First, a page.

Midlife Crisis Outfit

Midlife Crisis Outfit

As of today, I am 40 years old. So it’s about time to talk about my midlife crisis. Strictly speaking, I’ve been in it for four decades now, but in order to have a good starting point for today’s topic, let’s just assume that it’s reached its peak today. My midlife crisis manifests itself internally through constant reflection, wavelike depression, and self-destructive tendencies and externally through continuous optimization of my, at least in my eyes, perfect outfit. I’m a great advocate of a single appearance for every occasion life has to offer after all.

While normal people wear a different wardrobe every day, consisting of all kinds of colors, shapes, and brands that they have orderly stored in their bedroom closets, I have made it my highly dubious mission to find the ideal piece of clothing for every single part of my body. And, yes, I know that this behavior is the result of some error in my head. But let’s call it minimalism. This way I don’t feel too insane. I quickly realized that the majority of my individual uniform had to be black. That way I don’t have to worry about any color combinations.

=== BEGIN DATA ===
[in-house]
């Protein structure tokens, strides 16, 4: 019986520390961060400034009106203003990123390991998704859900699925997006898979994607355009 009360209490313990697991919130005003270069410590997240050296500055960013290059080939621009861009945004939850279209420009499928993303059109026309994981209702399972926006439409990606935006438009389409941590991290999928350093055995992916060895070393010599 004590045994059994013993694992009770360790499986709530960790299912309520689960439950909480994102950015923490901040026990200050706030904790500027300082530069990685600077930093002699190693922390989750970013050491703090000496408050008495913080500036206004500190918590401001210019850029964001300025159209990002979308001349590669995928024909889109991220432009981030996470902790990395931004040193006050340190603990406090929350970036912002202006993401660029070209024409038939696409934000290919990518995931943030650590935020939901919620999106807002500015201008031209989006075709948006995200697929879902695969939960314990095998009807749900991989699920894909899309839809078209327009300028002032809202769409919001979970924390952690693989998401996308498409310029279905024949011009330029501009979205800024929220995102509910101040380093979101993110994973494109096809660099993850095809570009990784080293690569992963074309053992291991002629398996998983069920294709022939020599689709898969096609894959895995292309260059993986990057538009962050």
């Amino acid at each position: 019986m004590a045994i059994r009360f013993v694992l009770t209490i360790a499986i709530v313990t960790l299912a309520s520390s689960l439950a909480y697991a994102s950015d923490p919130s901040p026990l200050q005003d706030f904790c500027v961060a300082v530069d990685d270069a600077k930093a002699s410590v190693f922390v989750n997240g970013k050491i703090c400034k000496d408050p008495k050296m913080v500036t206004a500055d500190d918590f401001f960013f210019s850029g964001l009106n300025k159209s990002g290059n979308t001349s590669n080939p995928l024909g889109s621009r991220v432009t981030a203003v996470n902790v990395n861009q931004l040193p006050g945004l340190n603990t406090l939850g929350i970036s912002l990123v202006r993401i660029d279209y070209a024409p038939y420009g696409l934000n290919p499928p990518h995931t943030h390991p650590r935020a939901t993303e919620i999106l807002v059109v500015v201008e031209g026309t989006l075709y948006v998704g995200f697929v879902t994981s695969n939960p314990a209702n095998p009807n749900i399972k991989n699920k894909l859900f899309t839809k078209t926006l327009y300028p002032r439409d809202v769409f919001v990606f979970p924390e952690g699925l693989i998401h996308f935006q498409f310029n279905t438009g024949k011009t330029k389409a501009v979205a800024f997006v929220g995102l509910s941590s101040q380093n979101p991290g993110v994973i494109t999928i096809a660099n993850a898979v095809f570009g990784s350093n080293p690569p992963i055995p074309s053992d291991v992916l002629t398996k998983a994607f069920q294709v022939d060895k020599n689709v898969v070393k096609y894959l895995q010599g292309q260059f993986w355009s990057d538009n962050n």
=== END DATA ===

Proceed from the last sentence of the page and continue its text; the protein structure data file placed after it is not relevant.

Black always fits, looks good, and is also slimming as hell. No other color has so many wins at once. Wow. What’s more, my outfit has to be cheap, basic, and available everywhere in the whole wide world. Even if, for whatever reason, I end up in Guatemala, I need to be able to go into town and replace a used item of clothing there. That’s why I’ve chosen a few international companies whose products I use to present myself to a global audience. Of course, I always adapt this decision. After all, my outfit is alive. Like me. I’m not dead. At least not yet.

Most of my clothes are from H&M. Because the quality is good, the price is reasonable, and availability is guaranteed. I would have loved to go with Uniqlo, because Japan famously rules, but their stores are too widely scattered. One plus point is that the basics at H&M are not printed with logos. They are simple, modern, and have a good shape. I can also dye them if they are washed out. So I’ve bought the same black pants, T-shirts, hoodies, sweaters, jackets, underpants, scarves, and gloves several times so that I can change them every day.

You can’t wear too many nameless basics or you have no character. That’s why my cap printed with the New York Yankees logo is from New Era. And since black only looks good with white accents, because otherwise you seem like a mortician, I’m wearing a pair of white Nike Air Force 1 with white Nike Everyday Cushioned Training Crew socks. It’s the default right now. My outfit is rounded off with black Jisco glasses, a vintage Casio watch, and the latest Apple AirPod Pros. Done. This is how stylish a midlife crisis can be. At least in my mind.